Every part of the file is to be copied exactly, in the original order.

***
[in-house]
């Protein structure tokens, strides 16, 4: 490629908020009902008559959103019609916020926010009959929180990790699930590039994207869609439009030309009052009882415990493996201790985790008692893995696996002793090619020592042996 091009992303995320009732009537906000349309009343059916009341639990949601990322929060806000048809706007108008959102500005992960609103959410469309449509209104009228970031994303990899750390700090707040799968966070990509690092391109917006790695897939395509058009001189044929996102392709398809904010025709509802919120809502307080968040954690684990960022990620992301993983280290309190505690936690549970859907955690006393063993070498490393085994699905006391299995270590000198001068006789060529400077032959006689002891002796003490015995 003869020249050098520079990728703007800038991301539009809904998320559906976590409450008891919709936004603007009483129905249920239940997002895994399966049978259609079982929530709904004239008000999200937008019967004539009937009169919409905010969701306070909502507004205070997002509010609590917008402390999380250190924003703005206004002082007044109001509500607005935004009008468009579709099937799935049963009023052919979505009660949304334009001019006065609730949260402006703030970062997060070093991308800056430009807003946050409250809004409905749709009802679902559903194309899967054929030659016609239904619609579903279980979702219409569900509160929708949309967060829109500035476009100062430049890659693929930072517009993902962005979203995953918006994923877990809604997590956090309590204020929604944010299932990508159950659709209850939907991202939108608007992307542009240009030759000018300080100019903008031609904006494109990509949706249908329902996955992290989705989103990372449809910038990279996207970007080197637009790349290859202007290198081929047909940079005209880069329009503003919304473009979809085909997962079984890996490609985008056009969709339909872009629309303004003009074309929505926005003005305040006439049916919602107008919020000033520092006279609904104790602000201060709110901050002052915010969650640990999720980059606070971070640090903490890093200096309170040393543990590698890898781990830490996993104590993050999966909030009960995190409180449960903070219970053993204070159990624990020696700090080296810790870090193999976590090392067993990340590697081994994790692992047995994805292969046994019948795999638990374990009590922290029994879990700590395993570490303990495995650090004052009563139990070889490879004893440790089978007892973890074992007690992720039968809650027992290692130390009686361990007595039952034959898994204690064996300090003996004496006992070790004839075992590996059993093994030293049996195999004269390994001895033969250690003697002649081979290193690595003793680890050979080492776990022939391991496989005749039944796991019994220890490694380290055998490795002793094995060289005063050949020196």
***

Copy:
[in-house]
């Protein structure tokens, strides 16, 4: 490629908020009902008559959103019609916020926010009959929180990790699930590039994207869609439009030309009052009882415990493996201790985790008692893995696996002793090619020592042996 091009992303995320009732009537906000349309009343059916009341639990949601990322929060806000048809706007108008959102500005992960609103959410469309449509209104009228970031994303990899750390700090707040799968966070990509690092391109917006790695897939395509058009001189044929996102392709398809904010025709509802919120809502307080968040954690684990960022990620992301993983280290309190505690936690549970859907955690006393063993070498490393085994699905006391299995270590000198001068006789060529400077032959006689002891002796003490015995 003869020249050098520079990728703007800038991301539009809904998320559906976590409450008891919709936004603007009483129905249920239940997002895994399966049978259609079982929530709904004239008000999200937008019967004539009937009169919409905010969701306070909502507004205070997002509010609590917008402390999380250190924003703005206004002082007044109001509500607005935004009008468009579709099937799935049963009023052919979505009660949304334009001019006065609730949260402006703030970062997060070093991308800056430009807003946050409250809004409905749709009802679902559903194309899967054929030659016609239904619609579903279980979702219409569900509160929708949309967060829109500035476009100062430049890659693929930072517009993902962005979203995953918006994923877990809604997590956090309590204020929604944010299932990508159950659709209850939907991202939108608007992307542009240009030759000018300080100019903008031609904006494109990509949706249908329902996955992290989705989103990372449809910038990279996207970007080197637009790349290859202007290198081929047909940079005209880069329009503003919304473009979809085909997962079984890996490609985008056009969709339909872009629309303004003009074309929505926005003005305040006439049916919602107008919020000033520092006279609904104790602000201060709110901050002052915010969650640990999720980059606070971070640090903490890093200096309170040393543990590698890898781990830490996993104590993050999966909030009960995190409180449960903070219970053993204070159990624990020696700090080296810790870090193999976590090392067993990340590697081994994790692992047995994805292969046994019948795999638990374990009590922290029994879990700590395993570490303990495995650090004052009563139990070889490879004893440790089978007892973890074992007690992720039968809650027992290692130390009686361990007595039952034959898994204690064996300090003996004496006992070790004839075992590996059993093994030293049996195999004269390994001895033969250690003697002649081979290193690595003793680890050979080492776990022939391991496989005749039944796991019994220890490694380290055998490795002793094995060289005063050949020196």